For as long as I can remember - which is longer than some might think - our industry has been heavily regulated.
I’m sure we can all agree on that one, right?
One thing has been common throughout my time in financial services: Whoever the regulator has been, whether the FSA, LAUTRO or SIB, there has ALWAYS been a major regulatory change taking place.
Retail Distribution Review...Treating Customers Fairly...depolarisation...ICOB and COB...polarisation...
You can go right the way back to when I started at Royal Life in 1988 and the introduction of personal pensions and SERPs if you want.
Usually the major regulatory change is a two or three year project, one that has no long range targets behind it, one that has usually been dreamed up by politicians.
How much have we spent as an industry on these regulatory projects in the last 20 years? The figure must be frightening.
Not all of these major regulatory changes have failed. I liked TCF. Still do. I thought it was a good attempt at getting us to think about things from the client's perspective and get our house in order where it wasn't.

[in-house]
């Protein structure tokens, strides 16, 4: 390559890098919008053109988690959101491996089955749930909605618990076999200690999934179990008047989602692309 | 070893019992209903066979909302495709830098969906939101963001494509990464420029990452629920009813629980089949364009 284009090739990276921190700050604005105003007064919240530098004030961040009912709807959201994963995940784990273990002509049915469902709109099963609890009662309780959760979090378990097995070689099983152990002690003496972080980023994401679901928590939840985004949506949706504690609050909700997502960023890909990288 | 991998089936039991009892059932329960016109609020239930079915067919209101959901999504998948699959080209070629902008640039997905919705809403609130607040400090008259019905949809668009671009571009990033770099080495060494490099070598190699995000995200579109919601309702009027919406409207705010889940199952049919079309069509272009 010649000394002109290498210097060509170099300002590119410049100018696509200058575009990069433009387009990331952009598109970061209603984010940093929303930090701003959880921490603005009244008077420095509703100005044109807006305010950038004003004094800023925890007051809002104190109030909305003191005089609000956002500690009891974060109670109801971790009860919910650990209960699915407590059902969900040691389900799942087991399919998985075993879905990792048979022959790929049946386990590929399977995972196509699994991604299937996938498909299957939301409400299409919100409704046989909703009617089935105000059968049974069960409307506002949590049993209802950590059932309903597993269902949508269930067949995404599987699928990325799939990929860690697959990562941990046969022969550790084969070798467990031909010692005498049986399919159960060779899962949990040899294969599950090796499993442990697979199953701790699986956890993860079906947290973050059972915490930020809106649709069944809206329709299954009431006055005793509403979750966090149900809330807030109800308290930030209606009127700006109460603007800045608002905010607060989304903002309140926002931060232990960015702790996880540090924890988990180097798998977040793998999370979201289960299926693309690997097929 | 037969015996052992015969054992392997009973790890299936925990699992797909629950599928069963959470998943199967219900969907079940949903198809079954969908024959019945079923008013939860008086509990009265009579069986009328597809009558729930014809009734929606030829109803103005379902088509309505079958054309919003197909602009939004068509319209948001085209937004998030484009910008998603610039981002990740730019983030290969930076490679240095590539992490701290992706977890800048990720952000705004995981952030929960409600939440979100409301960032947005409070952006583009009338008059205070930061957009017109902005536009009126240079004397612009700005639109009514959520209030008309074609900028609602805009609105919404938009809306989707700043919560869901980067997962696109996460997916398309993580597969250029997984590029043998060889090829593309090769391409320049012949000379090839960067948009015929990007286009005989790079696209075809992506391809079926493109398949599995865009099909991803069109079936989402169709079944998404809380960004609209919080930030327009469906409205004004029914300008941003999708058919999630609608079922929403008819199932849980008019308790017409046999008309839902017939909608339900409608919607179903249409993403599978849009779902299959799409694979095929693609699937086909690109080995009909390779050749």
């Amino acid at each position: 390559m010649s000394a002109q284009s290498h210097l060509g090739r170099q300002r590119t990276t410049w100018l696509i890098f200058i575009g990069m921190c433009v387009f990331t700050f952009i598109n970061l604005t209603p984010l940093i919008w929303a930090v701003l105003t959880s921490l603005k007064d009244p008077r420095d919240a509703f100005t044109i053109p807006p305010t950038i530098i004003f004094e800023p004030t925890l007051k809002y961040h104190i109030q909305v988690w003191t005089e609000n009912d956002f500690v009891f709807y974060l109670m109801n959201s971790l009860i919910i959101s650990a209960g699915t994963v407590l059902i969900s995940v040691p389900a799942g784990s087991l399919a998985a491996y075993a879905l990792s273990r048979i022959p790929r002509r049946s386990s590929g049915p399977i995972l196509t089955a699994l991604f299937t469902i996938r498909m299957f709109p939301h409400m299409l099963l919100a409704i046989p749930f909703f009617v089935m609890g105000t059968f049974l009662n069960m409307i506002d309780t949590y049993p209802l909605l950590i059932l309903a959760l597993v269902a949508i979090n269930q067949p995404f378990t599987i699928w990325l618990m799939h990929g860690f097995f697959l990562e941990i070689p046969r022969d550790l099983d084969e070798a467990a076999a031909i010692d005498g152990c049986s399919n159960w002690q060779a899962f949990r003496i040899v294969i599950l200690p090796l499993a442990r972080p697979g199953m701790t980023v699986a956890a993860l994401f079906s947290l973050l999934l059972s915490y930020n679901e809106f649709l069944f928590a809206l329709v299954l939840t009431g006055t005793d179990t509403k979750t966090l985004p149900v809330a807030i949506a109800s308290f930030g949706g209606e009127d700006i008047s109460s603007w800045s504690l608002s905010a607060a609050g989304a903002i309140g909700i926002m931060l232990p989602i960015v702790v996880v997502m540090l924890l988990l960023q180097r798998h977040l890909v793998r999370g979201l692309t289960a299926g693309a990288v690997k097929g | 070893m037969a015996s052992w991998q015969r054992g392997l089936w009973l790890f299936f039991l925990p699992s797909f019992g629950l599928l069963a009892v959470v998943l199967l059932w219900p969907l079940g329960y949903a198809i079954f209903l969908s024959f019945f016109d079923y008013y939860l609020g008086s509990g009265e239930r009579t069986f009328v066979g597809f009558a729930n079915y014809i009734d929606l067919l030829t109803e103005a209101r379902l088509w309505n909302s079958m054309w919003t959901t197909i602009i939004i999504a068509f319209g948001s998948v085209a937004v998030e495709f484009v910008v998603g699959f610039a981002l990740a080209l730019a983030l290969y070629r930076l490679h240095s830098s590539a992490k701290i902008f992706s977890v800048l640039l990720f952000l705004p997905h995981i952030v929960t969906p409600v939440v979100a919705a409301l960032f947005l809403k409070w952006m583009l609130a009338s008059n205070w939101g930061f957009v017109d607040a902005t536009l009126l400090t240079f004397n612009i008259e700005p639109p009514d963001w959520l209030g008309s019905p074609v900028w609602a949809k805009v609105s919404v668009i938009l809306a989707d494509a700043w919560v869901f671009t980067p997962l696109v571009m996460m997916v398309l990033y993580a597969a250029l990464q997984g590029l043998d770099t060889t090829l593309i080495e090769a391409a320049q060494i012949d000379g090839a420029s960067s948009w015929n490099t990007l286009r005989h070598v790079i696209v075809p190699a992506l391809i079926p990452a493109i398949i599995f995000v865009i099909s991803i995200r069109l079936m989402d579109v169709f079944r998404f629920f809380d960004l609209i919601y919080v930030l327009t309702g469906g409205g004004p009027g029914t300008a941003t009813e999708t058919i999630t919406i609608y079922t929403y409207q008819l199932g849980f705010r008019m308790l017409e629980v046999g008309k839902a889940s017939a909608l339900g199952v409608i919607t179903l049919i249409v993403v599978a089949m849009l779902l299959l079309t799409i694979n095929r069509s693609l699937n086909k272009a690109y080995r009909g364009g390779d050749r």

Now we have the RDR and another major regulatory project which will - yes, you got there before me - swallow up huge resource and money from our industry.
Fast forward to 2020 and the RDR might be looked upon as a brilliant idea, or as yet another short term project without a major long term benefit for the consumer. It's too early to judge but I really hope it's the former.
A few weeks ago the Tories announced they may well change things on the regulatory front and do away with the FSA in favour of a different model if they win the next General Election.
That could be even more regulatory change to contend with then! Just imagine all the changes a new financial services regulator could introduce.
At times like this, when you care about our industry, it's easy to get drawn into the details of these things and forget the bigger picture. We have always experienced short term major regulatory changes whilst our regulator reports to politicians.
Politicians are short term people with short term priorities and short term views. They have to be in order to remain in their seat/role/cabinet post/office...
This is why the UK pensions problem remains; why the issue of long term care is unresolved.
Show me a long term thinker in Parliament (Frank Fields anyone?) and I'll show you someone on the periphery of Government policy. Sadly.
So...a thought to leave you with: Imagine a world in which financial services is regulated by a body that does not report to politicians.
In this world, a regulator could create long term lasting change that benefits consumers, make changes that don't need to be thrown out of the window every few years for the next set.
The Monetary Policy Committee sets interest rates, not politicians. If it works there, why can't it work elsewhere? Answers on a postcard...
Andy Milburn is head of marketing at Munich Re (UK Life)
Two global vehicles
'Further plug advice gap'
Must appoint separate CEOs and boards
Advisers do come out well
Will report to Mark Till